The Business Journal profiled 23 leading managers of North Bay investment real estate. That includes office, industrial, retail, multifamily and single-family properties for which the owners have entrusted handling of tenant relations, marketing, maintenance and other related services.
Two of the managers are from nonprofit housing developers that also are among the largest property-management companies in the North Bay.
Senior managing director for client solutions, Cushman & Wakefield of California; 1 Maritime Plaza, Ste. 900, San Francisco 94111; 415-773-3503; www.cushwake.com
Mr. Arce, 56, is the company’s national head of investor services, responsible for property management and agency leasing. Part of that is management of 801,358 square feet of space, including facilities that are part of an August management contract with Pacific Gas & Electric Co.
Mr. Arce came to Cushman & Wakefield in 2001, managing more than 29 million square feet of investor and corporate user accounts in the San Francisco Bay Area, Nevada and Utah.
He started in the industry in 1980 after earning an MBA in real estate from U.C. Berkeley. Mr. Arce formed a general contracting renovation company called Arce Construction. Later he was senior vice president with Wilson Cornerstone Properties and regional manager at investment asset manager RREEF.
Distressed assets are being taken back by lenders at an increasing rate, and property managers are on the front line of stabilizing and repositioning these assets, according to Mr. Arce. Stable assets need maximum current value through retained tenants and contained costs. Property and facility managers are in high demand for corporate outsourcing, as businesses seek to control costs and bring in best practices.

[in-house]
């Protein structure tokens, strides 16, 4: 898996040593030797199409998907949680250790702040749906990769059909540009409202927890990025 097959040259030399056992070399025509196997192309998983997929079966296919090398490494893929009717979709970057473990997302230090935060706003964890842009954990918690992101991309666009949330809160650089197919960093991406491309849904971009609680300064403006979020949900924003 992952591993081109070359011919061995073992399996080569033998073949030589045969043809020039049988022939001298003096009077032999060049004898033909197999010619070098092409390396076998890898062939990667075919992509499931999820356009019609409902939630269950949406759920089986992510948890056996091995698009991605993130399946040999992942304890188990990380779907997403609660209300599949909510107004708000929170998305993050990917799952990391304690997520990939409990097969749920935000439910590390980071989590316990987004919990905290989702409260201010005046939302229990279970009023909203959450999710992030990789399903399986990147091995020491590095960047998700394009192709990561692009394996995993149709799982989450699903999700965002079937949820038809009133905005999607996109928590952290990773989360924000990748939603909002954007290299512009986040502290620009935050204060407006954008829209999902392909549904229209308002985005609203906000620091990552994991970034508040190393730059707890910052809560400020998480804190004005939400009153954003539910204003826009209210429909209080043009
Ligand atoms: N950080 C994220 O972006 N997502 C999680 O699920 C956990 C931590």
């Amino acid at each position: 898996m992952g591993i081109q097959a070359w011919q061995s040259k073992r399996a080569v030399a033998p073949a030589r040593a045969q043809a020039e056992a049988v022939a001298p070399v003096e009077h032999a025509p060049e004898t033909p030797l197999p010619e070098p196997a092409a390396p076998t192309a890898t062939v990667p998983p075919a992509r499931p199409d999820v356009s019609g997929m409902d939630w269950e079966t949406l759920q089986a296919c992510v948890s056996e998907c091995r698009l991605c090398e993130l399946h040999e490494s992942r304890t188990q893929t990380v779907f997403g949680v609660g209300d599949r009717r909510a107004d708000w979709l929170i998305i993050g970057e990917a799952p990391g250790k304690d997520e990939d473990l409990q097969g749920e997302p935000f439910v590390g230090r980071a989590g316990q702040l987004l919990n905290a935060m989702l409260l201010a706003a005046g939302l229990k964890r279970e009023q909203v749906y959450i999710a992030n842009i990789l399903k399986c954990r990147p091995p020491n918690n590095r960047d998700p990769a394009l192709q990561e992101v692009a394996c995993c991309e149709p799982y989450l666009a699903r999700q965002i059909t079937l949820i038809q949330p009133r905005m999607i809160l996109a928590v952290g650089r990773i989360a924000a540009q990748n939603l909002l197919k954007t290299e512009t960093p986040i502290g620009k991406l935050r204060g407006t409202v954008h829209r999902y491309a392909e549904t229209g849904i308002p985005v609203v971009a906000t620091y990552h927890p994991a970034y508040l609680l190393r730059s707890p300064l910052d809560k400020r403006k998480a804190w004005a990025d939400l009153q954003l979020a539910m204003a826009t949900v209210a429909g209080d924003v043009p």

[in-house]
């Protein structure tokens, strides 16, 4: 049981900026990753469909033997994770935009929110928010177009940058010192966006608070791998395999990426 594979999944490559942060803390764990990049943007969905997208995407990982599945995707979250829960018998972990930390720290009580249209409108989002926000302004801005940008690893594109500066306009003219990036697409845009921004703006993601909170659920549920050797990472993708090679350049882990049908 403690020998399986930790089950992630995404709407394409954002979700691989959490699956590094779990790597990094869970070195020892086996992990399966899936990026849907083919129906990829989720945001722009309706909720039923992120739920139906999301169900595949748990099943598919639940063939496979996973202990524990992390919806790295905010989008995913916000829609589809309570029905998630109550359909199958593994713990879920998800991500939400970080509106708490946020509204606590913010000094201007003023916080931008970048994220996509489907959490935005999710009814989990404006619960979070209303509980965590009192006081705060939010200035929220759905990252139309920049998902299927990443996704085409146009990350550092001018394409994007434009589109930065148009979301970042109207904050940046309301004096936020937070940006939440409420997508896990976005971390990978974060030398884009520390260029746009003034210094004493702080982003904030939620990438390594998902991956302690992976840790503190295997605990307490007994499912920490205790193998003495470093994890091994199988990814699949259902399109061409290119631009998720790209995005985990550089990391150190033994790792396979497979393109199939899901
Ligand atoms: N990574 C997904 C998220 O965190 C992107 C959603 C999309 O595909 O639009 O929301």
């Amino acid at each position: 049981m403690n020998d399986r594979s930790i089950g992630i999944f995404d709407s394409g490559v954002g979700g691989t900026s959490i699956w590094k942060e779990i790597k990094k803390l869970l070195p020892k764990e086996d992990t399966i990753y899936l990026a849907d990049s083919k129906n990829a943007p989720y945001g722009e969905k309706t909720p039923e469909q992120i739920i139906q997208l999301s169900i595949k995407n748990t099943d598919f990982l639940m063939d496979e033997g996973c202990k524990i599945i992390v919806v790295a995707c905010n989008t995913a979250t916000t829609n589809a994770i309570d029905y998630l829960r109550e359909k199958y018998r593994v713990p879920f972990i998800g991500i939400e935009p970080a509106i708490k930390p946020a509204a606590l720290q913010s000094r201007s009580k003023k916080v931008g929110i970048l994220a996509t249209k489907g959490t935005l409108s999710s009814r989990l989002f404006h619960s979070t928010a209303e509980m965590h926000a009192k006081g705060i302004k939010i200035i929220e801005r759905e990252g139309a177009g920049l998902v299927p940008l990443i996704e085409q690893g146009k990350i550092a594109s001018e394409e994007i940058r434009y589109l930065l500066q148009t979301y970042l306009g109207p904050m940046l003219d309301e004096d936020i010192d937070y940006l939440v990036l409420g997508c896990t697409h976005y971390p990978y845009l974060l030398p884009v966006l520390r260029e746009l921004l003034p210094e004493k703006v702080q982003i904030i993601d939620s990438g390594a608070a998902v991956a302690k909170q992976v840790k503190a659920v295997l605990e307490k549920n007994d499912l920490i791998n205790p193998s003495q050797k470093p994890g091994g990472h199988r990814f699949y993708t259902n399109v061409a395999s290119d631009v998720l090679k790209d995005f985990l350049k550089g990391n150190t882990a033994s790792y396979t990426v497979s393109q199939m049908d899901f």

“Property management will play an extremely important role in real estate in this cycle,” Mr. Arce said. “The focus is on the operations of the asset, so tenant retention and expense controls are key. Property management will also play a key role in working on the stabilization of distressed assets that are washing through the system.”
Last year Cushman & Wakefield formed the Resolution Group to help lenders develop and carry out strategies for distressed assets.
Principal, Dede’s Rental & Property Management; 1150 Coddingtown Circle, Ste. B, Santa Rosa 95401; 707-523-4500; www.dedesrentals.com
Mr. Becker leads a 37-year-old firm that manages about 400 single-family homes for 230 owners, many of which own only one rental.
President, Century 21 Bundesen Real Estate Management; 612 Petaluma Blvd. S., Petaluma 94952; 707-762-7777; www.bundesen.com
Mr. Bundesen, 46, has four full-time managers handling 400 single-family, multifamily and commercial properties. His father and uncle, Herb and Paul Bundesen, started the company in 1963. Karl Bundesen joined in 1985, became a partner in 1988 and acquired full ownership in 1991.
Three trends affecting property management, according to Mr. Bundesen, are acquisition by asset management companies of foreclosed homes to lease, increasing prevalence of marijuana-growing operations in rented homes and excess inventory in the marketplace.
CPM, CSM, president, Eugene Burger Management Corp.; 6600 Hunter Drive, Rohnert Park 94928; 707-584-5123; www.ebmc.com